He was raised in an austere, Calvinist house with values of fear, guilt, and adult and divine authority, which he later repudiated. The village dominie held a position of prestige, hierarchically beneath that of upper classes, doctors, and clergymen. Instead of wasting time and money,  Neill went to work as a junior clerk in an Edinburgh gas meter factory. His parents took pity on his hatred of the job, homesickness, and its low pay, and so Neill became an apprentice draper in Forfar. He found the work stultifying and came home after a foot inflammation.
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He was raised in an austere, Calvinist house with values of fear, guilt, and adult and divine authority, which he later repudiated. The village dominie held a position of prestige, hierarchically beneath that of upper classes, doctors, and clergymen. Instead of wasting time and money,  Neill went to work as a junior clerk in an Edinburgh gas meter factory. His parents took pity on his hatred of the job, homesickness, and its low pay, and so Neill became an apprentice draper in Forfar.
He found the work stultifying and came home after a foot inflammation. Neill tried to take an examination that would raise his pay grade, but could not bring himself to study. He taught a wider range of topics as his self-confidence grew, and he developed an interest in mathematics from the Forfar Academy maths master. After four years, he tried for teacher training college, but came nearly last in his class. He also fell in love, and Margaret became an obsession of his.
He adopted progressive techniques at this school, and abandoned the tawse for other forms of establishing discipline. Neill was friendly and relaxed with his pupils, and described his two years there as "the happiest of [his] life thus far".
He also felt more confident to pursue women. He took a new job as art editor of the Piccadilly Magazine, but its operations were halted by the onset of World War I ,  in which he served as an officer in the army. He returned to Scotland, working as a head teacher at Gretna Green School during the first year of the war. Neill was invited to join a progressive school in Dresden in The school moved to a monastery near Vienna in , where the townspeople did not receive it well.
He moved to England in and started Summerhill in Lyme Regis , where the name came from the estate. In , it moved to Leiston , where it remained. Despite this, he would flippantly remark that Summerhill was the only Christian school in England when its philosophy was compared with that of Christ. Neill saw the doctrine of "original sin" as a means of control and sought a world ruled by love and self-examination. Such unhappiness led to repressed and psychologically disordered adults.
He felt that children turned to self-hate and internal hostility when denied an outlet for expression in adult systems of emotional regulation and manipulation. Likewise, children taught to withhold their sexuality would see such feelings negatively, which would fuel disdain for self. Neill thought that calls for obedience quenched the natural needs of children. Moreover, their needs could not be fulfilled by adults or a society that simultaneously prolonged their unhappiness, although perhaps a school like Summerhill could help.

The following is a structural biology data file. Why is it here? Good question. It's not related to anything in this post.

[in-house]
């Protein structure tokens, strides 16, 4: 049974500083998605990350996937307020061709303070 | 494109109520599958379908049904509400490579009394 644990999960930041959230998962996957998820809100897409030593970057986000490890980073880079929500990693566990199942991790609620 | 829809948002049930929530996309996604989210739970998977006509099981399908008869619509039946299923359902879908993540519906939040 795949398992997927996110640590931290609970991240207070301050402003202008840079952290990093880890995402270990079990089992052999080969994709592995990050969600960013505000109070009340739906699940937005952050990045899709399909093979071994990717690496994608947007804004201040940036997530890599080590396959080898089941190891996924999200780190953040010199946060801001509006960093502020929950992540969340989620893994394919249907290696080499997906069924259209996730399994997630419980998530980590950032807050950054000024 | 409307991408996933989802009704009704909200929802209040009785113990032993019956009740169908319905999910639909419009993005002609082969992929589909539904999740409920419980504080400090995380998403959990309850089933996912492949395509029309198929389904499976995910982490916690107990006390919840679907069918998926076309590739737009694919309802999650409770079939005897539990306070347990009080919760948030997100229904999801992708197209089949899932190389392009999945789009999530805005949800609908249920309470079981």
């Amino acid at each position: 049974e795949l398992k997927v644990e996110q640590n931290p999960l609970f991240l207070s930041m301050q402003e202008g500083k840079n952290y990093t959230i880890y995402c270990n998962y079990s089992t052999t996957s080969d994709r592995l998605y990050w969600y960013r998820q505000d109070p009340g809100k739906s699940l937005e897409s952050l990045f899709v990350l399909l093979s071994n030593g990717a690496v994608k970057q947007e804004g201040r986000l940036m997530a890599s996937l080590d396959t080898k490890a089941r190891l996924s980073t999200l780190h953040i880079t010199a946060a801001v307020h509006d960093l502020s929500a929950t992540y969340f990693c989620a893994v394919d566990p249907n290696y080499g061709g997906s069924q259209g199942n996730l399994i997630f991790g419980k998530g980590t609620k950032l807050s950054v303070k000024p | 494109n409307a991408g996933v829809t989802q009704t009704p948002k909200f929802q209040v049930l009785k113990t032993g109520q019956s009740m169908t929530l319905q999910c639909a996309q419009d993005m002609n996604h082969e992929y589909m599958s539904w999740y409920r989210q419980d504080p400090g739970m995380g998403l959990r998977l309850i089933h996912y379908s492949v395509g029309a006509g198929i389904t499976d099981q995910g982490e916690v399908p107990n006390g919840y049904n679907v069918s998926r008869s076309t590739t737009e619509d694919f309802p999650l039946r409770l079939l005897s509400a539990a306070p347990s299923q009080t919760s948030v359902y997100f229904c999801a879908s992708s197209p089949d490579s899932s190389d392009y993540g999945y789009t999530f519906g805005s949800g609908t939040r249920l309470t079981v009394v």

Denis Lawton, Education and Social Justice, p. Neill considered forced instruction without pupil interest a destructive waste of time. Bailey also cited "adaptive preferences" literature, where human interests change based on their surroundings and circumstances, as evidence of how intrinsic interest can be externally influenced. He saw their animalistic traits as qualities to be "outgrown with time and freedom". This education usually entailed copious amounts of play and distance from the adult anxieties of work and ambition.
The reverence for Reich appears in the abundant correspondence between them. Although not a trained therapist, Neill gave psychoanalytic private lessons to individual children, designed to unblock impasses in their inner energies.
Neill also offered body massage , as suggested by Reich. Neill later found that freedom cured better than this therapy. Neill saw moral instruction as a wedge between natural instinct and conformity and thought children were best off without it. Phillips declared Neill "the most notable figure in the Rousseauean tradition", and Frank Flanagan credited Neill with actualising what Rousseau envisaged. Richard Bailey described its result as "an American cult" of Summerhillian schools and their support organizations.
The book sold well and made Neill into a figurehead of new interest in education. The Times Educational Supplement listed him in its 12 most important British educationists of the millennium.
Herb Kohl declared Neill "one of the greatest democratic educators of the last century" in Journal reviews called Neill "the most popular writer on education today" and said of his works, "Nearly all the more alive and up-to-date teachers in Britain have read and argued about his notions". He was known via his books as a figure in the new psychoanalysis. He specifically discouraged American association with his school in both name and likeness.
Alexander Sutherland Neill
Find us on Instagram A. That somebody of his generation could not only cross the divide between generations, but could also be a leader in a most modern approach to children and childhood, is extraordinary. He created a community in which children could be free from adult authority. He was also recognised amongst the top 12 men and women who have influenced British schooling during the last millennium by the Times Educational Supplement Neill has left us an extremely precious heritage. Neill was one of the great original thinkers in education in the 20th Century.
Summerhill: Özgürlüğün İşe Yaradığını Gösteren Okul
A. S. Neill
A.S Neill's Summerhill School